Have you ever looked at your crops that seem to be struggling or wilting away and thought, “I wish you could have told me what you needed a week ago.” Well, that thought may not be as far-fetched as you may think.  

For Kyle Mohler, this has been his mission since founding Insignum AgTech. While a Postdoctoral Research Associate at Purdue, he worked in a lab that studied the metabolism of plants that were related to pigment production. Building on his experience at his family farm, it got him thinking about whether it was possible to use pigments in the plant to talk.   

And now he and his team have made this possible. By creating a new gene from pieces of DNA that already exist in the plant, Insignum has successfully combined two internal systems to transform how we manage crop stress and performance.   


Insignum’s Solution: Trust What You Can See  

Much like using multispectral imagery to identify stress in a plant, using pigments to identify plant health issues can alert growers to problems before they are visible to the human eye. With Insignum’s technology, purple appears at the site of infection before symptoms can be seen.   

“In our tests, every fungal disease that infected the plants triggered a response,” said Mohler. “Our gene activates the pigment production pathway that naturally occurs in plants. When certain stresses occur – in this case, an infection by pathogens – it turns it ‘on,’ meaning you can see purple at the site of infection.”  

plant pigments triggered by disease

The image above exhibits the gene in action. The purple spots indicate where disease has begun but not yet killed plant tissue – providing ample time to stop the infection and prevent damage. 

For many growers, mitigating stress in their fields can be challenging – especially as the only predictable thing each season is the unpredictability of what’s to come. From intense droughts to issues with pathogens, finding solutions that won’t break the bank to protect yields continues to be a priority.   

Precision ag technology has advanced considerably in recent years, providing agronomists and growers tools to offer specific insight into what’s happening in the field. But now, Insignum adds another layer to tell them why it’s happening.   

“Oftentimes, there’s an all or nothing approach with fungicides,” said Mohler. “Some growers see this as a risk-management strategy. With our technology, growers can react to problems in real-time when they see the plants change colors – meaning they know which treatment option will work. Some years, disease pressure is low and fungicides aren’t as effective. Our trait can give an indication that treatment isn’t necessary, or possibly, which parts of the field need attention.”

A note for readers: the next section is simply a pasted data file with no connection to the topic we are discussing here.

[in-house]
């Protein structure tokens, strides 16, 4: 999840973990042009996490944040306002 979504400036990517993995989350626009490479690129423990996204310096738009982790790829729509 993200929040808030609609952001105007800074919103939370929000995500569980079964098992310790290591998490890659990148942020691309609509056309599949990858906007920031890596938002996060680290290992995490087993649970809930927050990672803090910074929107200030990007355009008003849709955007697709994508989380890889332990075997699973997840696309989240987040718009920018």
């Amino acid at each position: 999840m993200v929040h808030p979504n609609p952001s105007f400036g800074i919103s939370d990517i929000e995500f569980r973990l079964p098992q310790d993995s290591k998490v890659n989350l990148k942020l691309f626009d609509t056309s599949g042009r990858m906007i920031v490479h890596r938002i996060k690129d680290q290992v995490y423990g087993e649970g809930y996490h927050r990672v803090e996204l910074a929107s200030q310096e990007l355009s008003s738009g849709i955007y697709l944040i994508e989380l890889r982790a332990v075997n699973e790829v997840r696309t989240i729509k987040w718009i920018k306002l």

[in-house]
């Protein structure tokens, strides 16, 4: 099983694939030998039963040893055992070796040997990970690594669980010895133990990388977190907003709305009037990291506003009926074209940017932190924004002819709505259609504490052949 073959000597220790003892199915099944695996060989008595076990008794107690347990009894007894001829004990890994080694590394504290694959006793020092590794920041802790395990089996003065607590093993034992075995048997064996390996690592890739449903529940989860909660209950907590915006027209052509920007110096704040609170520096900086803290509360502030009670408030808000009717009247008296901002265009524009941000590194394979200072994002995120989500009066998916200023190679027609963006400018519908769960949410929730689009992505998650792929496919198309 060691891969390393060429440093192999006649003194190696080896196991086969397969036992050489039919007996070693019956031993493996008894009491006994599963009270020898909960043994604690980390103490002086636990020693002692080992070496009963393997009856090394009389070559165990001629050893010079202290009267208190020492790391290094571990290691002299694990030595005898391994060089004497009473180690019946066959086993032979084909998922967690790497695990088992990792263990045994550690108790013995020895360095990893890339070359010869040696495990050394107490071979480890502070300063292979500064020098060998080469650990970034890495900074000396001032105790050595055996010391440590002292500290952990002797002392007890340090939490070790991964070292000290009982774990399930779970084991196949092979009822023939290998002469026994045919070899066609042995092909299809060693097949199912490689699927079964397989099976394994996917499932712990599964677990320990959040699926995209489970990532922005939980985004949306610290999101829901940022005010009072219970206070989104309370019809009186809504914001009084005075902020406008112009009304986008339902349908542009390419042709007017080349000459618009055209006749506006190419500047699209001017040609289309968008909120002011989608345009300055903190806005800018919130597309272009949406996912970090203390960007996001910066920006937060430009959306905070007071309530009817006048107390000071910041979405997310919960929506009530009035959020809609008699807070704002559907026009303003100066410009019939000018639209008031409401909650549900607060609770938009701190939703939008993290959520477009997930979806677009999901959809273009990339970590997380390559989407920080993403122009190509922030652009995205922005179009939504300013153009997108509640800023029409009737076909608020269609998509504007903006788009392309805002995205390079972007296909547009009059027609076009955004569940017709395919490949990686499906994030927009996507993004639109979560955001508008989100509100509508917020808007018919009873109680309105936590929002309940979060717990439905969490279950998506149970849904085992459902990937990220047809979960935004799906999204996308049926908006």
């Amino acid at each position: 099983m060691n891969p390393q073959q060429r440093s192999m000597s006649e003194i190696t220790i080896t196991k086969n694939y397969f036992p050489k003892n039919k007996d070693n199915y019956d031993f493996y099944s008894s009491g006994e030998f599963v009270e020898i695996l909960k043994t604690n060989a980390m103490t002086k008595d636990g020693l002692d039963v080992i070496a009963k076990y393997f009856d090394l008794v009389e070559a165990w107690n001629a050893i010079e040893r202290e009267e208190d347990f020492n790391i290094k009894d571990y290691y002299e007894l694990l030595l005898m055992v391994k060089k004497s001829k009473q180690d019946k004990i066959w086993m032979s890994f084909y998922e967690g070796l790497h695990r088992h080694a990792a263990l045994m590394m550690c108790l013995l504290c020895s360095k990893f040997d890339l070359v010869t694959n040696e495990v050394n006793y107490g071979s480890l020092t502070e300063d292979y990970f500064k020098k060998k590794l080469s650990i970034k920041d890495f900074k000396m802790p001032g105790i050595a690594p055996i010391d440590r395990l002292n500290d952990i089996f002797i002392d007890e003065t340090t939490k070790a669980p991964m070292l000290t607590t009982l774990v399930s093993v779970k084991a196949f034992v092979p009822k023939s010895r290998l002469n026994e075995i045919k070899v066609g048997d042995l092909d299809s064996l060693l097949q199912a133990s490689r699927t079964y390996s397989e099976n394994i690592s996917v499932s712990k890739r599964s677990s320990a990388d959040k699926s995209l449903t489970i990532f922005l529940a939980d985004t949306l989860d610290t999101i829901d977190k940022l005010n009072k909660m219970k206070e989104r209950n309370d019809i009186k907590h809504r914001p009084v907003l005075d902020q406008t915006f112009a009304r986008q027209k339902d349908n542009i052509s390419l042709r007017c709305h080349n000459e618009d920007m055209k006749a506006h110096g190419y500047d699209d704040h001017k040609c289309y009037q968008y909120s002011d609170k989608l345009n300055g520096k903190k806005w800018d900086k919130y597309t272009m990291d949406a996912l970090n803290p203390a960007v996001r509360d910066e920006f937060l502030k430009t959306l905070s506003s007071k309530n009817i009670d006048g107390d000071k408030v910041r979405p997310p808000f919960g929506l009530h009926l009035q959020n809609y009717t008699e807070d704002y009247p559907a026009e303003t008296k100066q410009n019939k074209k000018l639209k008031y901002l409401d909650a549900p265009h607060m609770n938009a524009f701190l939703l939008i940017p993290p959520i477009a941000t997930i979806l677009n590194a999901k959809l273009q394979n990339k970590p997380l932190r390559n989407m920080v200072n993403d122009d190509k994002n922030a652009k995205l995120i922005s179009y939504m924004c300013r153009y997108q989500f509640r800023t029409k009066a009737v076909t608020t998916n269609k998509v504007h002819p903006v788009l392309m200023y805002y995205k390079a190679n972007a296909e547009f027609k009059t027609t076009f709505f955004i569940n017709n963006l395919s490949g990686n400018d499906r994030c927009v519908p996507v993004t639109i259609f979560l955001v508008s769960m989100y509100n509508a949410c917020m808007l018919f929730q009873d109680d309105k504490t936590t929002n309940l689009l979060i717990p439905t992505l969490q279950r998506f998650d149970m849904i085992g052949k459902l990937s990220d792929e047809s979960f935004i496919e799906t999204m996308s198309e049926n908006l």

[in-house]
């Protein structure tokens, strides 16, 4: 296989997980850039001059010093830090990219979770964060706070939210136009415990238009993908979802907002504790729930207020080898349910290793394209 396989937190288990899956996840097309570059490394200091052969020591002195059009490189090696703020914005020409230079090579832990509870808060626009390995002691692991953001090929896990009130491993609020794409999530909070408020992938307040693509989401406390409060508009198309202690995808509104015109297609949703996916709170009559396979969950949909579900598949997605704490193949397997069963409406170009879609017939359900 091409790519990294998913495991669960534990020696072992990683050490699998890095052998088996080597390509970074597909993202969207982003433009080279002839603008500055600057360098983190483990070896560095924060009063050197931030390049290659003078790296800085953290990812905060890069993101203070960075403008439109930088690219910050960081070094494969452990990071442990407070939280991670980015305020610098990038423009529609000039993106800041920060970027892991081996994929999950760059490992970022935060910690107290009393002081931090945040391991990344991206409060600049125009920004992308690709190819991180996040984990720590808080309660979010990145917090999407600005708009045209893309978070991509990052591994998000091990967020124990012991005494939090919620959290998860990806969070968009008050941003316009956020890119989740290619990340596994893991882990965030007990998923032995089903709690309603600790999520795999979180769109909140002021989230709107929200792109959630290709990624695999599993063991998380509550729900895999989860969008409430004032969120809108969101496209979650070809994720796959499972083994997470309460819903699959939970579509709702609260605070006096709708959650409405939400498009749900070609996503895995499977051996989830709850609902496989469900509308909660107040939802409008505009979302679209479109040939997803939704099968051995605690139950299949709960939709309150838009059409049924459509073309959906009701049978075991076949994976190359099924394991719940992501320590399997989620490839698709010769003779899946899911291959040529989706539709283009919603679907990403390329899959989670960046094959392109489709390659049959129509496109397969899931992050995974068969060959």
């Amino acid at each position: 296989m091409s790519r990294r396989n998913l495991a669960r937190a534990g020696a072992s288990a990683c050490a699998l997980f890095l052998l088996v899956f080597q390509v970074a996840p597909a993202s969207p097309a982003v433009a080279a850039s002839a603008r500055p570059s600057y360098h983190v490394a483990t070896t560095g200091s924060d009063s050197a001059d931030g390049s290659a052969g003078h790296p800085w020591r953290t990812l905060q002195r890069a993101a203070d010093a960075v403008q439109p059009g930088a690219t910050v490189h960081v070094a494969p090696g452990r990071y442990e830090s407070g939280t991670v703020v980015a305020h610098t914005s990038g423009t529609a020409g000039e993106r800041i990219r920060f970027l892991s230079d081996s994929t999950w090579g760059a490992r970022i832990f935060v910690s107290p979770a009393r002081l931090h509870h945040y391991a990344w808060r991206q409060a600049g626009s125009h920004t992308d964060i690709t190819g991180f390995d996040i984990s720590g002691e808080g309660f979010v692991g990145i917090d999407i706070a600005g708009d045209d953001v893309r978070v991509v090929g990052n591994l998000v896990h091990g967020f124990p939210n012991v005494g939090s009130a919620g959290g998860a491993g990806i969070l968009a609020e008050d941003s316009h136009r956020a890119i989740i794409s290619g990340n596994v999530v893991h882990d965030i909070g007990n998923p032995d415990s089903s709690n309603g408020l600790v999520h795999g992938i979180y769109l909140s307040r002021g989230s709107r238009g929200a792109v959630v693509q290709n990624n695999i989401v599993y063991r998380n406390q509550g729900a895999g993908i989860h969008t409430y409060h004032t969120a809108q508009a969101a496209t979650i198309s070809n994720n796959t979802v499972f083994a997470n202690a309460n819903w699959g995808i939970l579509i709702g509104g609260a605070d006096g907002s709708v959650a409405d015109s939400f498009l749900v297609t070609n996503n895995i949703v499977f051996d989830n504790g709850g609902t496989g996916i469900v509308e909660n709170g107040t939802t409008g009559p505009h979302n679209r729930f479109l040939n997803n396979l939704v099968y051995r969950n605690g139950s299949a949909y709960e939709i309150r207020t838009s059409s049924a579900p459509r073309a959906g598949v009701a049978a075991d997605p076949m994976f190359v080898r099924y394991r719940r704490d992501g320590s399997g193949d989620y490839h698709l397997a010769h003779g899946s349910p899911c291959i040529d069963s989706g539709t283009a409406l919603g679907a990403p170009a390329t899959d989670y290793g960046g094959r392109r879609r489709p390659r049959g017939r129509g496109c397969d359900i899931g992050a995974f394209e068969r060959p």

“From rising input costs to limited time, agronomists and growers are seeking solutions to get to the core of issues faster than they could before,” continued Mohler. “With our technology, you can see exactly what’s wrong before your crops are damaged. The purple signal means you can respond quickly and precisely.”   


Harnessing the Power of Data & Analytics

Data sits at the core of Insignum’s technology – and speed of collection is critical to uncovering the issue while the window of treatment is there.   

“This is where technology like what Sentera offers – aerial imagery combined with machine learning – comes into play,” said Mohler. “They can collect data at scale for growers, who need to analyze this data quickly so they can get to the solution faster.”   

Insignum’s ability to pick up on signs of disease or pests transforms what is often a challenging task. Having a tangible and early indication of the problem that can be seen by the naked eye or from the sky is crucial in successfully treating the crops.  

From agronomic leaders to growers, Insignum’s technology offers a unique value proposition in helping to drive a more productive and sustainable future. Crops with the Insignum gene will advance stress detection while making precision ag technology more efficient and, in turn, helping growers maximize returns every season.   

“What’s exciting is that we’re just getting started,” said Mohler. “We have a few key partnerships that we’re excited to grow over the next few seasons – and more importantly, we look forward to advancing our technology to do more than what it can today. We will continue to evolve crop production to meet our world’s growing needs.”